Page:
Bug Eliminator Zaps With A Laser

Mosquitoes tend to be seen as an almost universal negative, at least in the lives of humans. While they serve as a food source for plenty of other animals and may even pollinate some plants, they also carry diseases like malaria and Zika, not to mention the itchy bites. Various mosquito deterrents have been invented over the years to solve some of these problems, but one of the more interesting ones is this project by [Ildaron] which attempts to build a mosquito-tracking laser.

The device uses a neural learning algorithm to identify mosquitoes flying nearby. Once a mosquito is detected, a laser is aimed at it and activated in order to “thermally neutralize” the pest. The control system as well as the neural network and machine learning are hosted on a Raspberry Pi and Jetson Nano which give it plenty of computing power. The only major downside with this specific project is that the high-powered laser can be harmful to humans as well.

Ideally, a market for devices like these would bring the price down, perhaps even through the use of something like an ASIC specifically developed for these mosquito-targeting machines. In the meantime, [Ildaron] has made this project available for replication on his GitHub page. We have also seen similar builds before which are effective against non-flying insects, so it seems like only a matter of time before there is more widespread adoption — either that or Judgement day!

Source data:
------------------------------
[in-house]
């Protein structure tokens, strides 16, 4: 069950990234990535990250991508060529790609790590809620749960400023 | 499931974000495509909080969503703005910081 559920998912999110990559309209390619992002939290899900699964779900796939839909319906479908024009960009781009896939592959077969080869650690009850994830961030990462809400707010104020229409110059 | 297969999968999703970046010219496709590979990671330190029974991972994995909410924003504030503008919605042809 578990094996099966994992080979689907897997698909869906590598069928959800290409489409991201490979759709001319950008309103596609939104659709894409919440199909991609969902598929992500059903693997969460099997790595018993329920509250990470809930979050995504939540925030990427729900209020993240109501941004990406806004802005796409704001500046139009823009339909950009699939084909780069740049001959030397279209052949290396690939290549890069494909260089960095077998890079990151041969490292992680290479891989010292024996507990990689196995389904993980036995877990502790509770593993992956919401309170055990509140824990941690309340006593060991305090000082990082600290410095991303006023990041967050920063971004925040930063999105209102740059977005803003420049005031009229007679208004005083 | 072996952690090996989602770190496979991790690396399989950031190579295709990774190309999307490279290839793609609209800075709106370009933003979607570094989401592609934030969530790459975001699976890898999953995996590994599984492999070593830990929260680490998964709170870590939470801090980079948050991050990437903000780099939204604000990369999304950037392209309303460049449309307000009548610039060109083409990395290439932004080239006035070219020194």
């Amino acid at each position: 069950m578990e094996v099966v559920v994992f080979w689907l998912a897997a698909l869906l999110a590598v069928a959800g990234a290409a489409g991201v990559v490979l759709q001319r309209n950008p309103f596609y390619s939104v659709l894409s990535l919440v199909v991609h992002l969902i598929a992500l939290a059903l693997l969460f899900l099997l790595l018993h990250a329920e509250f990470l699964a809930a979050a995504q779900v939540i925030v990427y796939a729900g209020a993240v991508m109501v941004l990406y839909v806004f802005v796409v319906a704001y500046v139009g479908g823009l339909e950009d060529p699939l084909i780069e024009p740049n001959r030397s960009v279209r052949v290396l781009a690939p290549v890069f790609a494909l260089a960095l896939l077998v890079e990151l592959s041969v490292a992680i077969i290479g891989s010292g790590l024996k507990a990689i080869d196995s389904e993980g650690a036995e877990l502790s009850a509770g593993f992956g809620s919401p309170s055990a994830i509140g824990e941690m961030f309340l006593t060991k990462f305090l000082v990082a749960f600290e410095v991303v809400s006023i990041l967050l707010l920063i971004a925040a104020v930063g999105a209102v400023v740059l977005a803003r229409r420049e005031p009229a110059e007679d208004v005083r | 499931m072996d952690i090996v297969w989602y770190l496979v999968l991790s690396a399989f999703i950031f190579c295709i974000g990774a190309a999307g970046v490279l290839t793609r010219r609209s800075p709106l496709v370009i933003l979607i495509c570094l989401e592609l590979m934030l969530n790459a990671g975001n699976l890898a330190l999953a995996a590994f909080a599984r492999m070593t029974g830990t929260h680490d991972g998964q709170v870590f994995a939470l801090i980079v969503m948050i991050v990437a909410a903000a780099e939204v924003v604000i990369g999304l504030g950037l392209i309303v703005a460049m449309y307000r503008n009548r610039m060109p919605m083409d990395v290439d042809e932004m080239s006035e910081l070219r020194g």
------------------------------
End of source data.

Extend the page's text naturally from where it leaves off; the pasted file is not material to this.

26 thoughts on “Bug Eliminator Zaps With A Laser

    1. I wrote the software that powers the Stingray sealice devices. After feasibility demonstration I recruited two friends, and together we built the overall system. To solve such problems you need resolution, speed and precision in both spatial and time dimensions. For this reason I prefer to only use C and ASM and as few libs as possible.

      Coming from the 8-bit and Amiga demoscene I knew something about the importance of optimization and minimalism in software engineering, and that enabled us to build a high performance system at very low cost. If anyone is interested I run a startup IN-A-VISION that specializes in robotic vision systems.